1. Chiarelli isn’t afraid to make bold moves. Craig MacTavish has traded a lot of players who went on to thrive in other cities. But rarely did he make a move that brought in something significant, and that was the problem. (Guys like Devan Dubnyk and Jeff Petry weren’t going to thrive in Edmonton under the current regime). Now sure, moving Johnny Boychuk wasn’t one of Chiarelli’s better moves, and it hurt them, but sometimes the salary cap forces a GM’s hand. Yes, it’s up to him to manage that cap efficiently, but let’s face it. Is any General Manager perfect? Even guys with good reputations like Lou Lamoriello and Ken Holland have made wrong decisions. Peter Chiarelli won a Stanley Cup managing the Bruins and made another final as well. Since taking over in Boston in 2006, the Bruins have made the playoffs seven times. He took over a team that had been in last place in their division and brought them championship glory. And save for this season, they have been legitimate contenders for the past few years. Isn’t that what it’s all about?
2. And we can’t only cite perceived mistakes when talking about a GM’s resume, because Chiarelli has made some really good moves in the past. He made the bold move of trading Phil Kessel, and promptly went on to win the Stanley Cup. You can argue that the Bruins were better after that trade. He traded for Nathan Horton and Gregory Campbell, both key components to their championship run. He also brought in Boychuk in the first place, who at the time wasn’t looked at as such a key defender. His moves to bring in Rich Peverly and Chris Kelly helped solidify that fantastic bottom six group of forwards that brought Boston so much success. Yes, these can be seen as small moves, but that’s how you build a team. You find the right guys for your franchise, and Chiarelli has shown himself capable of doing that.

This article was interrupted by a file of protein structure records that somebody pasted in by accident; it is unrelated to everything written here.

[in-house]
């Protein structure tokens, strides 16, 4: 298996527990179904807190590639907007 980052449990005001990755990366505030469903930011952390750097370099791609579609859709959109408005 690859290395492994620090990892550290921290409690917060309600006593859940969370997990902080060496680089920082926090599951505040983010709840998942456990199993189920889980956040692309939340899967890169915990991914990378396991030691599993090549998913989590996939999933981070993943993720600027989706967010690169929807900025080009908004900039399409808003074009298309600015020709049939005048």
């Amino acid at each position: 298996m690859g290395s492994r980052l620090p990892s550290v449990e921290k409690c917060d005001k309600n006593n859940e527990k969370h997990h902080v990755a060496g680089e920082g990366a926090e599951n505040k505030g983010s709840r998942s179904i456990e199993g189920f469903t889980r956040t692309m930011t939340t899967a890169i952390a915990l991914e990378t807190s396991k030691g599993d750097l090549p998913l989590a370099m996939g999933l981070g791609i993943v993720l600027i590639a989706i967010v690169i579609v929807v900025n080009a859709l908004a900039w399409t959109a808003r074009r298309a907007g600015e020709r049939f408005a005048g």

Now there will likely be questions about the timing of these moves, and if they were perpetuated by the Oilers winning the lottery. I would venture to suggest that it doesn’t really matter, because they were necessary changes, and if anything, perhaps the inevitable presence of McDavid just sped up the process. If I were an Oilers fan, I would feel excited, because the Achilles heel of this team (well besides the defence and goaltending) has been poor management. They may have solved that problem in less than a week. Does this mean that they will make the playoffs next season? I don’t know, but I do know that the organization can finally look to fixing the problems on the ice now that the front office has been taken care of. I’m not saying Chiarelli is the savior of this team. But he’s a new and different voice, and that’s what they needed more than anything.
HAVE YOUR SAY: What do you think of the Oilers hiring Peter Chiarelli? Voice your opinion in the comments section below.
Marcy, a former hockey player, is a hockey correspondent on CTV News and TSN radio. She began her career as a Sports Journalist in 2009 and has been part of The Hockey Writers since 2010, where she is currently a senior writer and editor.